By Jussi Rosendahl and Eric Auchard
HELSINKI (Reuters) - Telecom network gear maker Nokia posted better-than-expected quarterly profits on Thursday and forecast a recovery in profits by 2020, encouraging investors spooked last year by a weakening equipment market and acquisition integration missteps.
Nokia shares rose 9.3 percent on the results which showed fourth-quarter group operating profit increasing 7 percent to 1.0 billion euros ($1.2 billion), well ahead of a Reuters poll forecast of 888 million euros.
The profits were boosted by a one-off catch-up patent payment of 210 million euros from China's Huawei [HWT.UL]. Operating profit from the networks business fell 25 percent year-on-year.
The network industry, dominated by Huawei, Nokia and Sweden's Ericsson, is weathering the toughest part of a decade-long cycle as demand for 4G gear falls, while spending on new, mass-market 5G networks is unlikely before 2019 or 2020.
Chief Executive Rajeev Suri said that while Nokia's network sales would remain weak during 2018, a potential rebound of spending by operators in North America could lessen the decline.
He added that the company's internal problems convincing U.S. carriers to swap out existing Alcatel equipment for comparable Nokia gear - the main reason for its shares losing a quarter of their value since October - had also eased.
Nokia generated 30 percent of fourth-quarter network sales in North America, up slightly over the third quarter, while Asia-Pacific and Greater China declined.
"For 2019 and 2020, we expect market conditions to improve markedly, driven by full-scale rollouts of 5G networks," Suri told a conference call.
Suri said Nokia's stepped-up capital spending to win future 5G upgrade deals will weigh on the network unit's profitability this year. He forecast an operating margin of 6-9 percent for 2018 before it starts to rebound to around 9-12 percent in 2020.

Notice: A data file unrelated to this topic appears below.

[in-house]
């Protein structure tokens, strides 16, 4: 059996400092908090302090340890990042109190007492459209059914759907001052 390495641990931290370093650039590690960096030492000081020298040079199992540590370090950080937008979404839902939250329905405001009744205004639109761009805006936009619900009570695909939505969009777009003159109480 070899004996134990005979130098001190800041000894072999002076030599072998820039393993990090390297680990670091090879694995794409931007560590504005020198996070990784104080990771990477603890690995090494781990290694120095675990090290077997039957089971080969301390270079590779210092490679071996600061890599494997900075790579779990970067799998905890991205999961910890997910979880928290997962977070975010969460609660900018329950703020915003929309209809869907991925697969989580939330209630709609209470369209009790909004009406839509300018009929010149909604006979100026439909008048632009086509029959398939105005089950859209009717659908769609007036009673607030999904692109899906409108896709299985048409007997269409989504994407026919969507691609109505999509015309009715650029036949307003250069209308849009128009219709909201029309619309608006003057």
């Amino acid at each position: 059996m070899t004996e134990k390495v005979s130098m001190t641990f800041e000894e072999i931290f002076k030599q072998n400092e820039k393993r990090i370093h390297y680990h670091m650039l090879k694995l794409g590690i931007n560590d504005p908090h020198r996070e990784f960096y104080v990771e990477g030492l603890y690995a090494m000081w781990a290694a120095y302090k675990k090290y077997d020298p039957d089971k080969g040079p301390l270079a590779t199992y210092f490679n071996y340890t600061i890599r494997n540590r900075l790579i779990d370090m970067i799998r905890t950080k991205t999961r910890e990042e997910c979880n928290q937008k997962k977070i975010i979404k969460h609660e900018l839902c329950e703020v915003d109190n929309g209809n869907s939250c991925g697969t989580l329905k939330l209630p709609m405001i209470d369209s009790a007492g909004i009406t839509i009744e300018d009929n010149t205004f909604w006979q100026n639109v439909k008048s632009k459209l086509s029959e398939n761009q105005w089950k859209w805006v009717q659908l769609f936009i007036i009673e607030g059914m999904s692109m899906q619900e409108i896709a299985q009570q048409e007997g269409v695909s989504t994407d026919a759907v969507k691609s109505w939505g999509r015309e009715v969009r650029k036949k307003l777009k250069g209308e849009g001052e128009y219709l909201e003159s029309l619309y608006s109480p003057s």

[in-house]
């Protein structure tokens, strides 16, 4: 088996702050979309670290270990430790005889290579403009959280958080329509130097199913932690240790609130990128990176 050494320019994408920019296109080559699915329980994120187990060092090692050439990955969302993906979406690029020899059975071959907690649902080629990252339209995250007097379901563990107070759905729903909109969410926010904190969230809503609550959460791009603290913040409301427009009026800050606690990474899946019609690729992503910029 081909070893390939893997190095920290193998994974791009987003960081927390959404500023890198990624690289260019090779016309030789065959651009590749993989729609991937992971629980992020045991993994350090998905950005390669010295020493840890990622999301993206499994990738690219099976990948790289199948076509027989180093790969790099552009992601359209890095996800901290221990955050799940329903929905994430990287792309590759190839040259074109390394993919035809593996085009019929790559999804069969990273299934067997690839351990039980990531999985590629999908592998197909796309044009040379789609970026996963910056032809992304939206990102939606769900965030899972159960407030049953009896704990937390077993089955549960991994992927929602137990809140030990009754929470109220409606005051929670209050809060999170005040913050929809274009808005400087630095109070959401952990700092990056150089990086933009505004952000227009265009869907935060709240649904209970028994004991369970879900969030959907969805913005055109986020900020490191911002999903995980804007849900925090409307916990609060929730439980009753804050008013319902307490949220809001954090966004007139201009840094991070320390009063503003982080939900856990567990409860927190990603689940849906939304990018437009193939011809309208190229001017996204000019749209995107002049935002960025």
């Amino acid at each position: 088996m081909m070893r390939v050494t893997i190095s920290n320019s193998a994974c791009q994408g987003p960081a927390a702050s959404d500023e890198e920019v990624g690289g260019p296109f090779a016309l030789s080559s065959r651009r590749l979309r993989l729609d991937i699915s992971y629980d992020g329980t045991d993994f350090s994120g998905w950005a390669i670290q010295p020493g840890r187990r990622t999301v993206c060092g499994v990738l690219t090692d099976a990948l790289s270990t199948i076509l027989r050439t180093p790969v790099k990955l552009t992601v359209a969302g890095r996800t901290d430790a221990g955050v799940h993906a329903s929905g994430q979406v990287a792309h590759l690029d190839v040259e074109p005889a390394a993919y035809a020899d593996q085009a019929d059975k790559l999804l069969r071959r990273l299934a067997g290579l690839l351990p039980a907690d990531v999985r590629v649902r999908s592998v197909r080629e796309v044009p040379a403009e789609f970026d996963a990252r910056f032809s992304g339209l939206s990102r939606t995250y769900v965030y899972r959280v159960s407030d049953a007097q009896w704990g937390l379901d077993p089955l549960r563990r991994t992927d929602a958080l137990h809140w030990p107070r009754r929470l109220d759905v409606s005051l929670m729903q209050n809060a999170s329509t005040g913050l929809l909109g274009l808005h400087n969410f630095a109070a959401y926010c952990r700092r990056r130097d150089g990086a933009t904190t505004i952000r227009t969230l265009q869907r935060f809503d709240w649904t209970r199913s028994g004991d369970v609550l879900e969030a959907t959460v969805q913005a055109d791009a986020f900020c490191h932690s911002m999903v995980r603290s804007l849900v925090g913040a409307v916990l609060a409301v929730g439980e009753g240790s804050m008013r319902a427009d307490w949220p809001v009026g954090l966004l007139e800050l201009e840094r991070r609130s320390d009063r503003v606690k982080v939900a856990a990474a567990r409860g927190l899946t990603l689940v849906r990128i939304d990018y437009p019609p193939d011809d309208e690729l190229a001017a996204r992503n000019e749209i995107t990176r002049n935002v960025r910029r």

For the group level, Nokia forecast earnings per share in the range of 0.23-0.27 euros for 2018 - below a market consensus of 0.27 euros - and 0.37-0.42 euros for 2020.
"It's a bit confusing that they give such precise guidance for long term ... there's no visibility on the market for long-term ... Estimates for just one year are difficult, doing it for three years is quite bold," said Mikael Rautanen, analyst at Inderes Equity Research, with a "buy" rating on the stock.
"The guidance for this year is slightly disappointing, but the forecast for 2020 is encouraging."
While Ericsson earlier this week reported its fifth straight quarter of losses, Nokia has coped better with the downturn, thanks to its 2016 acquisition of Alcatel-Lucent that broadened Nokia's portfolio.
Analysts noted that ahead of the 5G rebound, Nokia will also be helped by its patent licensing business where it expects sales to grow around 10 percent through 2020.
While about 90 percent of the company's sales come from network equipment, licensing payments on Nokia patents are highly profitable, and the company has recently struck licensing deals with all the main handset makers.
The mobile phone patent portfolio stems from the time when Nokia was the world's largest cellphone maker.
CEO Suri said the company was looking to sign new patent deals with other smartphone vendors, but also other companies in automotive and consumer electronics.
Nokia sold the handset business to Microsoft in 2014, but last year brought its name back to the smartphone market with a brand-licensing deal.
The Finnish company is also looking to expand sales to new categories of customers beyond its base of traditional telecom network operators.
Last year, Nokia and Apple signed a patent deal that included business collaboration, including network infrastructure and digital health products.
"Webscale companies (such as Google, Facebook and Amazon), extra large enterprises ... and large players in transportation energy, and public sector, make up roughly 5 percent of our sales today, and we are really gaining momentum in this area," Suri said.
($1 = 0.8059 euros)
(Reporting by Jussi Rosendahl and Eric Auchard; Additional reporting by Tuomas Forsell; Editing by Adrian Croft and Alison Williams)